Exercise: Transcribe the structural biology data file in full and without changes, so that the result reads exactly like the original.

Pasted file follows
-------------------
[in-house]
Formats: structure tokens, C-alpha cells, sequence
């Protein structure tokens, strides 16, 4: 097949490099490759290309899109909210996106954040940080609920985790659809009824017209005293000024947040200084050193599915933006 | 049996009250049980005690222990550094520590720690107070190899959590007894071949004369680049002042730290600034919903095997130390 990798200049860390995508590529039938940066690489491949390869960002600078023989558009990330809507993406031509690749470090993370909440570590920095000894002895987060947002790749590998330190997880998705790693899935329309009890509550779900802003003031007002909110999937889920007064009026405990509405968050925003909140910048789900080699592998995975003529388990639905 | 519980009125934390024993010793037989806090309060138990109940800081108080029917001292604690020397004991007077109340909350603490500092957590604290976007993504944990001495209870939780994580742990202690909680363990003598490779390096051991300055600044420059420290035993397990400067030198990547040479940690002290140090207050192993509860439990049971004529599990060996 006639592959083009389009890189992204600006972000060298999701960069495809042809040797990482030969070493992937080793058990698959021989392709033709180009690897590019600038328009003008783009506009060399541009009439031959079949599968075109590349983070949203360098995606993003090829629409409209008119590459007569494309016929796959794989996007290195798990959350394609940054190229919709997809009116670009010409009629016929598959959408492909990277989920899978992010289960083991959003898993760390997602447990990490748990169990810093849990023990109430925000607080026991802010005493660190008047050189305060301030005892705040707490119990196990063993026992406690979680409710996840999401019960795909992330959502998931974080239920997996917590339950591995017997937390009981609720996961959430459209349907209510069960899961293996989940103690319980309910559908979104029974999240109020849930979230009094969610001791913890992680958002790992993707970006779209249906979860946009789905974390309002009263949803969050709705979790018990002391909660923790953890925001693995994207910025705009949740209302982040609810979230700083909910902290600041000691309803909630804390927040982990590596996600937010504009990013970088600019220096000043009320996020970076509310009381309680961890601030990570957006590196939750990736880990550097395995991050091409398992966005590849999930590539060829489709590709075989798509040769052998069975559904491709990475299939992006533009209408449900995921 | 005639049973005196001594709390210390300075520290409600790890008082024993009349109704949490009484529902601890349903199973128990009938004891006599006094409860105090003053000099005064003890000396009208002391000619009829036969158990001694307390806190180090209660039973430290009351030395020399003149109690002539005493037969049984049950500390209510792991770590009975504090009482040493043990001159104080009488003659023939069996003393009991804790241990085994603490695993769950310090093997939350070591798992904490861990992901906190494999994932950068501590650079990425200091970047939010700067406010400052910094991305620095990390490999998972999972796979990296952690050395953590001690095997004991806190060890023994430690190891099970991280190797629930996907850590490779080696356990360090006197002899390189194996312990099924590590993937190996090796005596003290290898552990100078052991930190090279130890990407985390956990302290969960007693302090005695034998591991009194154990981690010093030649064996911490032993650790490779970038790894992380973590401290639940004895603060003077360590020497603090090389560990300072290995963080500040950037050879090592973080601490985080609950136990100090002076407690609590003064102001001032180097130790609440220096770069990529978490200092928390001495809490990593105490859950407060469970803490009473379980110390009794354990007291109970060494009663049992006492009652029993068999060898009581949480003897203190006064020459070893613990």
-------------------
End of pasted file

[in-house]
Formats: structure tokens, C-alpha cells, sequence
């Protein structure tokens, strides 16, 4: 097949490099490759290309899109909210996106954040940080609920985790659809009824017209005293000024947040200084050193599915933006 | 049996009250049980005690222990550094520590720690107070190899959590007894071949004369680049002042730290600034919903095997130390 990798200049860390995508590529039938940066690489491949390869960002600078023989558009990330809507993406031509690749470090993370909440570590920095000894002895987060947002790749590998330190997880998705790693899935329309009890509550779900802003003031007002909110999937889920007064009026405990509405968050925003909140910048789900080699592998995975003529388990639905 | 519980009125934390024993010793037989806090309060138990109940800081108080029917001292604690020397004991007077109340909350603490500092957590604290976007993504944990001495209870939780994580742990202690909680363990003598490779390096051991300055600044420059420290035993397990400067030198990547040479940690002290140090207050192993509860439990049971004529599990060996 006639592959083009389009890189992204600006972000060298999701960069495809042809040797990482030969070493992937080793058990698959021989392709033709180009690897590019600038328009003008783009506009060399541009009439031959079949599968075109590349983070949203360098995606993003090829629409409209008119590459007569494309016929796959794989996007290195798990959350394609940054190229919709997809009116670009010409009629016929598959959408492909990277989920899978992010289960083991959003898993760390997602447990990490748990169990810093849990023990109430925000607080026991802010005493660190008047050189305060301030005892705040707490119990196990063993026992406690979680409710996840999401019960795909992330959502998931974080239920997996917590339950591995017997937390009981609720996961959430459209349907209510069960899961293996989940103690319980309910559908979104029974999240109020849930979230009094969610001791913890992680958002790992993707970006779209249906979860946009789905974390309002009263949803969050709705979790018990002391909660923790953890925001693995994207910025705009949740209302982040609810979230700083909910902290600041000691309803909630804390927040982990590596996600937010504009990013970088600019220096000043009320996020970076509310009381309680961890601030990570957006590196939750990736880990550097395995991050091409398992966005590849999930590539060829489709590709075989798509040769052998069975559904491709990475299939992006533009209408449900995921 | 005639049973005196001594709390210390300075520290409600790890008082024993009349109704949490009484529902601890349903199973128990009938004891006599006094409860105090003053000099005064003890000396009208002391000619009829036969158990001694307390806190180090209660039973430290009351030395020399003149109690002539005493037969049984049950500390209510792991770590009975504090009482040493043990001159104080009488003659023939069996003393009991804790241990085994603490695993769950310090093997939350070591798992904490861990992901906190494999994932950068501590650079990425200091970047939010700067406010400052910094991305620095990390490999998972999972796979990296952690050395953590001690095997004991806190060890023994430690190891099970991280190797629930996907850590490779080696356990360090006197002899390189194996312990099924590590993937190996090796005596003290290898552990100078052991930190090279130890990407985390956990302290969960007693302090005695034998591991009194154990981690010093030649064996911490032993650790490779970038790894992380973590401290639940004895603060003077360590020497603090090389560990300072290995963080500040950037050879090592973080601490985080609950136990100090002076407690609590003064102001001032180097130790609440220096770069990529978490200092928390001495809490990593105490859950407060469970803490009473379980110390009794354990007291109970060494009663049992006492009652029993068999060898009581949480003897203190006064020459070893613990």